Commentary Critical and Explanatory
on the Whole Bible
1. At that time the Lord said unto me, Hew thee two tables of stone
like unto the first--It was when God had been pacified through the
intercessions of Moses with the people who had so greatly offended Him
by the worship of the golden calf. The obedient leader executed the
orders he had received as to the preparation both of the hewn stones,
and the ark or chest in which those sacred archives were to be laid.
3. And I made an ark of shittim wood--It appears, however, from
that the ark was not framed till his return from the mount, or most
probably, he gave instructions to Bezaleel, the artist employed on the
work, before he ascended the mount--that, on his descent, it might be
finished, and ready to receive the precious deposit.
4, 5. he wrote on the tables, according to the first writing--that is,
not Moses, who under the divine direction acted as amanuensis, but God
Himself who made this inscription a second time with His own hand, to
testify the importance He attached to the ten commandments. Different
from other stone monuments of antiquity, which were made to stand
upright and in the open air, those on which the divine law was engraven
were portable, and designed to be kept as a treasure.
that each of the tables contained five precepts. But the tradition
generally received, both among Jewish and Christian writers is, that
one table contained four precepts, the other six.
5. I . . . put the tables in the ark which I had made; and there they
be, as the Lord commanded me--Here is another minute, but important
circumstance, the public mention of which at the time attests the
veracity of the sacred historian.
6-9. the children of Israel took their journey from Beeroth of the
children of Jaakan to Mosera--So sudden a change from a spoken
discourse to a historical narrative has greatly puzzled the most
eminent biblical scholars, some of whom reject the parenthesis as a
manifest interpolation. But it is found in the most ancient Hebrew
manuscripts, and, believing that all contained in this book was given
by inspiration and is entitled to profound respect, we must receive it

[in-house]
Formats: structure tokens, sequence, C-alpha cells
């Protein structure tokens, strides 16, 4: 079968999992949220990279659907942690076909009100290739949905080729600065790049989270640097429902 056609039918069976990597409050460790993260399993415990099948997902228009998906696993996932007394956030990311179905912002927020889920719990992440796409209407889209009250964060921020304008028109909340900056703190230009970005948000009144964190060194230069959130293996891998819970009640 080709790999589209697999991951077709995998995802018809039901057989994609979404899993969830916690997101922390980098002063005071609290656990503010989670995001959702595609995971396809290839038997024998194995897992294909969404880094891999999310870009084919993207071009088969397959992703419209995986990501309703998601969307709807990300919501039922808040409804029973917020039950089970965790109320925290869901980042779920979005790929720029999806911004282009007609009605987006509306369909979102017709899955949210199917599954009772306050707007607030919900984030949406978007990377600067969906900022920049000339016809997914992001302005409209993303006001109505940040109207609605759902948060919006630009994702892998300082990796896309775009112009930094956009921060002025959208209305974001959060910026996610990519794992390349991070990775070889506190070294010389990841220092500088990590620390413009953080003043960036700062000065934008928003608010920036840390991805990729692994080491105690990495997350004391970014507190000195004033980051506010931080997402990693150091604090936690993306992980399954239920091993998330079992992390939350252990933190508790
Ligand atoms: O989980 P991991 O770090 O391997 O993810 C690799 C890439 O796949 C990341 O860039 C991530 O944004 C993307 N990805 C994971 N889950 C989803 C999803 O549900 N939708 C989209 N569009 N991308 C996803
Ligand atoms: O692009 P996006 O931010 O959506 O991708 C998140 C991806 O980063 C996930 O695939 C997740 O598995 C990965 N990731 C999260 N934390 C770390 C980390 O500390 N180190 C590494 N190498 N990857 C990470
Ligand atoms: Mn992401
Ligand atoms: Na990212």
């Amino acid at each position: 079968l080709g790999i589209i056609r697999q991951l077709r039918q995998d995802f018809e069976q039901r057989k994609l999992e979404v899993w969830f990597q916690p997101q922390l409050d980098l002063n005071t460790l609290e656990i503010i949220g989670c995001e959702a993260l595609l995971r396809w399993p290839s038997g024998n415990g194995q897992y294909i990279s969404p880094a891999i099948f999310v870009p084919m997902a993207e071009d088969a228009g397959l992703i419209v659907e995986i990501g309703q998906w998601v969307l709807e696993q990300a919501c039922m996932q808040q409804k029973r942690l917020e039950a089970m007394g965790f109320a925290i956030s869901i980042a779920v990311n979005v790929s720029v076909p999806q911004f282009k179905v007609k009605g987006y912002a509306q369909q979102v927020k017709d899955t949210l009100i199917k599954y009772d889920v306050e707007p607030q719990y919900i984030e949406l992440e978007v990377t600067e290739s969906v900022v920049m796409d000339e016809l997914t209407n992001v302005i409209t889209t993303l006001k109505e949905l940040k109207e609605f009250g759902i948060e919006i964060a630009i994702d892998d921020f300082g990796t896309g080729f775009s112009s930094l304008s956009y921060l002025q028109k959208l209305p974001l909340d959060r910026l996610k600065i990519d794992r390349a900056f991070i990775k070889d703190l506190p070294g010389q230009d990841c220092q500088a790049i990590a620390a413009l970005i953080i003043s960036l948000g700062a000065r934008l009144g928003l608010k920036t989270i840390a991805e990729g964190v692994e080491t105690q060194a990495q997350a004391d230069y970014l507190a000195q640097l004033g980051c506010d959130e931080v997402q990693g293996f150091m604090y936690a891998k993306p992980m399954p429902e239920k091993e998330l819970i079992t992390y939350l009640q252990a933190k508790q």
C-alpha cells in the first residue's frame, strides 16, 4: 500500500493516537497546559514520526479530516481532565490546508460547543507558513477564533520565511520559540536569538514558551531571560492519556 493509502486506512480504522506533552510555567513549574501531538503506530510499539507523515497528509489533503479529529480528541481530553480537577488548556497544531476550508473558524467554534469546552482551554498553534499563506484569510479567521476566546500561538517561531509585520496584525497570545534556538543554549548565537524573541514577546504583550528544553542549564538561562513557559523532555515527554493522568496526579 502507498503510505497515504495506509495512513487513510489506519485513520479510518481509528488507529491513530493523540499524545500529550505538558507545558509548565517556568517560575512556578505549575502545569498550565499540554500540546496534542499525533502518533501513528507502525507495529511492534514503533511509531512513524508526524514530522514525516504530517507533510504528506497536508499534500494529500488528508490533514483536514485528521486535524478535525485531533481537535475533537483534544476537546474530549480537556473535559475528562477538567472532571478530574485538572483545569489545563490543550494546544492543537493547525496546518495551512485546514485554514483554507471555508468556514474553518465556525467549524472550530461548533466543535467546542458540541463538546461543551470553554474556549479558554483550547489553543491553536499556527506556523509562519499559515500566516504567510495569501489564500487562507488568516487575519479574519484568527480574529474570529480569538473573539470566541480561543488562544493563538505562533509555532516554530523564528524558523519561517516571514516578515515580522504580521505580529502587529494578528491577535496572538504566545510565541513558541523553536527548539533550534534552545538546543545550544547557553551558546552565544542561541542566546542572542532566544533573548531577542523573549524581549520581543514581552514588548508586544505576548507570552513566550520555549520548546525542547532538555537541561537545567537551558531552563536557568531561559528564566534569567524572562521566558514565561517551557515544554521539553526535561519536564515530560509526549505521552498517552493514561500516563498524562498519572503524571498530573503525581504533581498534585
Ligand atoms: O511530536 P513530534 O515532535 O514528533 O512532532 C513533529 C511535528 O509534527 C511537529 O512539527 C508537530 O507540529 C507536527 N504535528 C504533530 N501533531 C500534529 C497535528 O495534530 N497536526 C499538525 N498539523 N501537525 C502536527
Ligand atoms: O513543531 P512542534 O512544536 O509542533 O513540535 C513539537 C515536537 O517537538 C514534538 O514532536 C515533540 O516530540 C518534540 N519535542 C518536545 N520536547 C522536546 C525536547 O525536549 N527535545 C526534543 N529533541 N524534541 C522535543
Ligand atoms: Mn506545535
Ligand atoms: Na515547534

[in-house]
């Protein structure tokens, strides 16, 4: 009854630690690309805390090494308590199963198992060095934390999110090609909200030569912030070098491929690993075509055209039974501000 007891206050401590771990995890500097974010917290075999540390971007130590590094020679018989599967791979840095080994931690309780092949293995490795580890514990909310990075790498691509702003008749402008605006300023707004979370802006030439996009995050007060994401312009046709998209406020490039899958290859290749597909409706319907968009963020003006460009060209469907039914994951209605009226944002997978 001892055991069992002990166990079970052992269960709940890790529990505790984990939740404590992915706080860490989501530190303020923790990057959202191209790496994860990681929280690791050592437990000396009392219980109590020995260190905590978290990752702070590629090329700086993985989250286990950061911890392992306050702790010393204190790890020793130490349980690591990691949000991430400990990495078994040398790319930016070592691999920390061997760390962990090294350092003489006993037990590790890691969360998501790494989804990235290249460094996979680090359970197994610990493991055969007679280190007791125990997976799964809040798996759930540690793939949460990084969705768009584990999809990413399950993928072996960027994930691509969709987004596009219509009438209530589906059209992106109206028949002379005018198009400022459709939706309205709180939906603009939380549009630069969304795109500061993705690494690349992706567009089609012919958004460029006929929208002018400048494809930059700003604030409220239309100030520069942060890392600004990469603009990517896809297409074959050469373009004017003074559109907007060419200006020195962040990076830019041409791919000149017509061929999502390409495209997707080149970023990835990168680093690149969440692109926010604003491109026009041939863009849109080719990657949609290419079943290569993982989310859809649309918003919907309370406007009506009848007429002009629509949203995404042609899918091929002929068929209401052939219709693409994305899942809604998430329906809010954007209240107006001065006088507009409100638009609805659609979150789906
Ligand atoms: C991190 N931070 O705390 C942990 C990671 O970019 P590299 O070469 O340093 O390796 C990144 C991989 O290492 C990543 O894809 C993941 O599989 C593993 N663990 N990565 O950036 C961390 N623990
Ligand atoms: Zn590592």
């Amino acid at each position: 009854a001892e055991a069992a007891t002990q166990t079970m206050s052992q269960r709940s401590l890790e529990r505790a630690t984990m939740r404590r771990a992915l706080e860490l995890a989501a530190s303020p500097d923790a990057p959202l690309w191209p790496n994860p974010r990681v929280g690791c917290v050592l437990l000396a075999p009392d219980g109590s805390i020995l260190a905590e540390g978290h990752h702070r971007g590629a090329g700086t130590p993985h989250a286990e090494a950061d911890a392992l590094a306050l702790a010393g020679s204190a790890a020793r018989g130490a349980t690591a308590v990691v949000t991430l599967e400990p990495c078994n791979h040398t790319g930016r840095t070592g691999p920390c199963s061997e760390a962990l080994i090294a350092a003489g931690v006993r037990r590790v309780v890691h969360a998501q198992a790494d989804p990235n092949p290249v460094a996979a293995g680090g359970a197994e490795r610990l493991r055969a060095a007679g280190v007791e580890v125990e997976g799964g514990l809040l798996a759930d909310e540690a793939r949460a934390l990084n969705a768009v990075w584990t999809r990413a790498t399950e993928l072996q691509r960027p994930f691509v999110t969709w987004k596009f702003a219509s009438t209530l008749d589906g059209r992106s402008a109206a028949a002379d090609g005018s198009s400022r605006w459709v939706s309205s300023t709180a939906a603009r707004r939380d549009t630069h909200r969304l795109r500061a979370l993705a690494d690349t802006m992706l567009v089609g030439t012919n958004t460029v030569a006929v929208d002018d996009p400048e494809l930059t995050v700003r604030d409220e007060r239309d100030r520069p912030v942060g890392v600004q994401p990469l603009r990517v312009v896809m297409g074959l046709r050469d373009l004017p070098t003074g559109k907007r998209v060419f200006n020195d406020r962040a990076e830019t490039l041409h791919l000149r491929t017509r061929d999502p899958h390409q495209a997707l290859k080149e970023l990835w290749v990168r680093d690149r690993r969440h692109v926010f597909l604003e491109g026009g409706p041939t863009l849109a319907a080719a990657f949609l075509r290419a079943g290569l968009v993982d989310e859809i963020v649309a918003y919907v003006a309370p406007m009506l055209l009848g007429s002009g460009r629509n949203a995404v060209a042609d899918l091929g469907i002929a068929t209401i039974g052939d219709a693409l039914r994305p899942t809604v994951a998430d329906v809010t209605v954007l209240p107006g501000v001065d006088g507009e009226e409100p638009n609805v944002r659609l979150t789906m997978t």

as it stands, although acknowledging our inability to explain the
insertion of these encampment details in this place. There is another
difficulty in the narrative itself. The stations which the Israelites
are said successively to have occupied are enumerated here in a
different order from
That the names of the stations in both passages are the same there can
be no doubt; but, in Numbers, they are probably mentioned in reference
to the first visit of the Hebrews during the long wandering
southwards, before their return to Kadesh the second time; while here
they have a reference to the second passage of the Israelites,
when they again marched south, in order to compass the land of Edom. It
is easy to conceive that Mosera (Hor) and the wells of Jaakan might lie
in such a direction that a nomadic horde might, in different years, at
one time take the former first in their way, and at another time
the latter [ROBINSON].
10-22. Moses here resumes his address, and having made a passing
allusion to the principal events in their history, concludes by
exhorting them to fear the Lord and serve Him faithfully.
16. Circumcise therefore the foreskin of your heart--Here he teaches
them the true and spiritual meaning of that rite, as was afterwards
more strongly urged by Paul
(Ro 2:25, 29),
and should be applied by us to our baptism, which is "not the putting
away of the filth of the flesh, but the answer of a good conscience